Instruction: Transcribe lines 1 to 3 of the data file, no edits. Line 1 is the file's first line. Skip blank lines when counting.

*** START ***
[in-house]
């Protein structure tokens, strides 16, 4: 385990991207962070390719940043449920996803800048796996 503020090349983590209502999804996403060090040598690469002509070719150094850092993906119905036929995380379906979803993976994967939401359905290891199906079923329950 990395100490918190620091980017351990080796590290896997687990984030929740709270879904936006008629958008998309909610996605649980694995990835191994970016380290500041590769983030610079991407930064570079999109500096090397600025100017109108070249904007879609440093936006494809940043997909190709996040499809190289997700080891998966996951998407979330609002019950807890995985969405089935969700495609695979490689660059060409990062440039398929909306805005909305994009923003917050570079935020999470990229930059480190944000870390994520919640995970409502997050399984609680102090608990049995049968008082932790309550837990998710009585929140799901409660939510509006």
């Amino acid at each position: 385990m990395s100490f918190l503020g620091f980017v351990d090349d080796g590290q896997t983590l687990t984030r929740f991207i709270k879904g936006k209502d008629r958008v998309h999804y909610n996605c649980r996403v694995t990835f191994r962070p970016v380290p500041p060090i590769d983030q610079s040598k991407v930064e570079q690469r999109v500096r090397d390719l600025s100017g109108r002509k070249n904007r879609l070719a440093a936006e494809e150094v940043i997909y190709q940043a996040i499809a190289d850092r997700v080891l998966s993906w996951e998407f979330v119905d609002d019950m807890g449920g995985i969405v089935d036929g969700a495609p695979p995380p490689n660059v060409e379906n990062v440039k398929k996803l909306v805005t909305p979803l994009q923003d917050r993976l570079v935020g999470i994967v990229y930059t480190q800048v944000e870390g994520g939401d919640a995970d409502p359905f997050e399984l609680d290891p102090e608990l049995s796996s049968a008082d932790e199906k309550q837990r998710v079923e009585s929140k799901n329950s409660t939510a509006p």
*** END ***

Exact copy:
[in-house]
């Protein structure tokens, strides 16, 4: 385990991207962070390719940043449920996803800048796996 503020090349983590209502999804996403060090040598690469002509070719150094850092993906119905036929995380379906979803993976994967939401359905290891199906079923329950 990395100490918190620091980017351990080796590290896997687990984030929740709270879904936006008629958008998309909610996605649980694995990835191994970016380290500041590769983030610079991407930064570079999109500096090397600025100017109108070249904007879609440093936006494809940043997909190709996040499809190289997700080891998966996951998407979330609002019950807890995985969405089935969700495609695979490689660059060409990062440039398929909306805005909305994009923003917050570079935020999470990229930059480190944000870390994520919640995970409502997050399984609680102090608990049995049968008082932790309550837990998710009585929140799901409660939510509006």
């Amino acid at each position: 385990m990395s100490f918190l503020g620091f980017v351990d090349d080796g590290q896997t983590l687990t984030r929740f991207i709270k879904g936006k209502d008629r958008v998309h999804y909610n996605c649980r996403v694995t990835f191994r962070p970016v380290p500041p060090i590769d983030q610079s040598k991407v930064e570079q690469r999109v500096r090397d390719l600025s100017g109108r002509k070249n904007r879609l070719a440093a936006e494809e150094v940043i997909y190709q940043a996040i499809a190289d850092r997700v080891l998966s993906w996951e998407f979330v119905d609002d019950m807890g449920g995985i969405v089935d036929g969700a495609p695979p995380p490689n660059v060409e379906n990062v440039k398929k996803l909306v805005t909305p979803l994009q923003d917050r993976l570079v935020g999470i994967v990229y930059t480190q800048v944000e870390g994520g939401d919640a995970d409502p359905f997050e399984l609680d290891p102090e608990l049995s796996s049968a008082d932790e199906k309550q837990r998710v079923e009585s929140k799901n329950s409660t939510a509006p």